An  American  training program for mental health professionals in China provides classes via telepsychiatry (via video conferencing ) but many of the trainees wish to have their own therapy by experienced therapists who are in quite short supply in China at this time.

There are highly functioning productive people in the United states who are in occupations and jobs which often take them out of town or have long commutes to work with irregular work hours. This situation makes it quite difficult for them to arrange  psychotherapy with experienced psychiatrists  which would require them to come for sessions at least once per week.

During the past year I have become involved with devoting part of my practice to telepsychiatry and am now offering therapy in each of these three situations.

When I agreed to provide treatment one morning per week to the above mentioned clinic I already had experience in teaching courses online with video conferencing but I had not treated patients with this modality. I knew that some of these patients might have complicated mental illnesses which would require complex medications and that some might have to be hospitalized. I was aware that certain paranoid patients could be suspicious of electronic communications and some patients might require a translator if they did not speak English. I was pleasantly surprised to find how smoothly everything was able to run. A mental health nurse is in the room with the patient and a translator was available when needed.  The patients understood the concept that they were being seen by a psychiatrist in another city via video communications. We had a clear face to face discussion and the patients seemed as comfortable as in any other setting in bringing me up to date on their symptoms. I had access to a very sophisticated confidential electronic medical  record where I could record my findings and check the observations of any other visits that the patient had at this clinic. I could refer the patient for lab tests as well as to a primary care physician. I also could make referrals to other mental health professionals connected to this clinic who could do individual, family  or group meetings  with the patient. I prescribed medication directly through a very efficient electronic prescribing system, which electronically connects to every pharmacy in the state. If needed I could alternately fax a prescription or make a telephone call directly to the pharmacy. On the few occasions where a patient needed an immediate hospitalization I could arrange that and provide the referral information needed by the admitting doctors. It has been a very gratifying experience to spend this time providing this needed service.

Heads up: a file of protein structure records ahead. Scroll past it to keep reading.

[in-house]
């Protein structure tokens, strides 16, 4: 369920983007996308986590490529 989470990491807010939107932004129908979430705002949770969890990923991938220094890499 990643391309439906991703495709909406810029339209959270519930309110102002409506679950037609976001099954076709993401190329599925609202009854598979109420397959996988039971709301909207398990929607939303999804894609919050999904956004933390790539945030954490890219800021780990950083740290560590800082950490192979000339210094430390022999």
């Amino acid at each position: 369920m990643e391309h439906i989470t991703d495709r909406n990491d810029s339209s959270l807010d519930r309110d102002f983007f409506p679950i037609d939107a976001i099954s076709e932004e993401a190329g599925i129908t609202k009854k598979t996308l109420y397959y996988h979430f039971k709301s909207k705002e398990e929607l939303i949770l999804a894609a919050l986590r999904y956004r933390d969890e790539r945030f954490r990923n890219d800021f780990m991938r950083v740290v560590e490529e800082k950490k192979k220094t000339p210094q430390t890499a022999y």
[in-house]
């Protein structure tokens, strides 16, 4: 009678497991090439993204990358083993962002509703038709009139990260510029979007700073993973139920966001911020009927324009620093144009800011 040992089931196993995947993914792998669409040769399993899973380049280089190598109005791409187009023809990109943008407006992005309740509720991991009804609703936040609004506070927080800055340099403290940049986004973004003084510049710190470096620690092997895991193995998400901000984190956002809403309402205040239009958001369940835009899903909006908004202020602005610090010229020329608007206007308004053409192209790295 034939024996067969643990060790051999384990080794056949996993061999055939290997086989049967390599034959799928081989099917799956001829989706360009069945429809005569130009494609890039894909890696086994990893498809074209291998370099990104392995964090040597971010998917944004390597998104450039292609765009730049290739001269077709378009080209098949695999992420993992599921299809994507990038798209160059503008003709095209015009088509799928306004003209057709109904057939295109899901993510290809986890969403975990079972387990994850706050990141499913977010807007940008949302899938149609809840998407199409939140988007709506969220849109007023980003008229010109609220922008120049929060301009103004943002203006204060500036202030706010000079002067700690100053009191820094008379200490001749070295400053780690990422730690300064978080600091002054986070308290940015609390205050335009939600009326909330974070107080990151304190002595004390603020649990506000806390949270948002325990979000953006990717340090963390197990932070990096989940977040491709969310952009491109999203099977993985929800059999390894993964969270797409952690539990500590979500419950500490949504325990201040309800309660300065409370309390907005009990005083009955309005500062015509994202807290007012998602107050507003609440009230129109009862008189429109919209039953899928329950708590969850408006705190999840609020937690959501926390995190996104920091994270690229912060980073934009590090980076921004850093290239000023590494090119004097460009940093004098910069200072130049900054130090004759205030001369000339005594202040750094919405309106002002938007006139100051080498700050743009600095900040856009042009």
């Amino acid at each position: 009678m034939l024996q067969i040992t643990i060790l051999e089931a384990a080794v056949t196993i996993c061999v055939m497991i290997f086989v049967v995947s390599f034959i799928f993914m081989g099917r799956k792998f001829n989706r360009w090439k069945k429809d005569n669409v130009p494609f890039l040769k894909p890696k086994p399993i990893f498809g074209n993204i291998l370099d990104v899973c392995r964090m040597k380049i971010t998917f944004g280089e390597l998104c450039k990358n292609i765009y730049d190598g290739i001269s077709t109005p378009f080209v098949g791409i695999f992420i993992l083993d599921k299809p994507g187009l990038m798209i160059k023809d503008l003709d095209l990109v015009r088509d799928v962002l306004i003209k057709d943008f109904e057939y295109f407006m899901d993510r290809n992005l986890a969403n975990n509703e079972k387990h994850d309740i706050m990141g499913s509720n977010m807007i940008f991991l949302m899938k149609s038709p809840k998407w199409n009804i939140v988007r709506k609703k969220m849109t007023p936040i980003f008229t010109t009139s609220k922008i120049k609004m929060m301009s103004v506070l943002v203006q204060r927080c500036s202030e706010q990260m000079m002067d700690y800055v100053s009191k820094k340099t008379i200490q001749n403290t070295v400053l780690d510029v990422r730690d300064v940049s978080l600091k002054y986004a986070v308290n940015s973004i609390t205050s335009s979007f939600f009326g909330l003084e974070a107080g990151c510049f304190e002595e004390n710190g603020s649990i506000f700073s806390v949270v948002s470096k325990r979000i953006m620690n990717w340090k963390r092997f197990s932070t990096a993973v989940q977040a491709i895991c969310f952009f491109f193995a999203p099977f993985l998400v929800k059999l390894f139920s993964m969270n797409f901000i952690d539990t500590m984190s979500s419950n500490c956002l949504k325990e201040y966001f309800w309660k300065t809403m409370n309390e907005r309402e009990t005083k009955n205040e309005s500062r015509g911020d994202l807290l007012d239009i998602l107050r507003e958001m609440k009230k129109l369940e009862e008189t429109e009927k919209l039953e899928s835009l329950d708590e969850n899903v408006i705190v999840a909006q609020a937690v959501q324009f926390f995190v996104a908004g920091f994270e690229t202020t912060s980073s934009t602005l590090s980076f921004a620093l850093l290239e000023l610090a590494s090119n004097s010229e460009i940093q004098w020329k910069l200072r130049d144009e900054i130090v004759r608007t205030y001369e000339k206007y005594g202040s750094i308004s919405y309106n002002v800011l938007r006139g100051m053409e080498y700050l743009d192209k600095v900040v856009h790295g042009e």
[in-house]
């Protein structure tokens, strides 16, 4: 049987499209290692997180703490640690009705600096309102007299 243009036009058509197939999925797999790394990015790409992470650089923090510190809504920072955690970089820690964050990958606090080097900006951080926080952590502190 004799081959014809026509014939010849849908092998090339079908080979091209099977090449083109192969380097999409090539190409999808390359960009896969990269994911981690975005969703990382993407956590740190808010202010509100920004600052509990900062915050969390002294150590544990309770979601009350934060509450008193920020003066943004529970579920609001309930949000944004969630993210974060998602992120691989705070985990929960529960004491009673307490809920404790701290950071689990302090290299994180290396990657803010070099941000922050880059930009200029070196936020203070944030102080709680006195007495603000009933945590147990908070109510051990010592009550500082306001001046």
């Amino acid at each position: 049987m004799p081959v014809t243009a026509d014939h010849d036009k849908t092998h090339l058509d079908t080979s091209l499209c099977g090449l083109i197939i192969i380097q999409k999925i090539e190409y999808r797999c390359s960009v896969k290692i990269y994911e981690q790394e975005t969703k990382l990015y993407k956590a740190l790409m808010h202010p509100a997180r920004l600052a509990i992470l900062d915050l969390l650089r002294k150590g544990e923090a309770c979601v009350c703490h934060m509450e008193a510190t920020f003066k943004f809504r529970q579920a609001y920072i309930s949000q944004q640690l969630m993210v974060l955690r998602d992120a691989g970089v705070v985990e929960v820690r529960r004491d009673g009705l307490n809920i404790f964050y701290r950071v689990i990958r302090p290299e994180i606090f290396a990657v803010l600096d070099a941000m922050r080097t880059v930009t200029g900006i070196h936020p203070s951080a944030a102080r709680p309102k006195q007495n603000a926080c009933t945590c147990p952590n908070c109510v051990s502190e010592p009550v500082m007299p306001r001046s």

First CAPA Graduation in Beijingi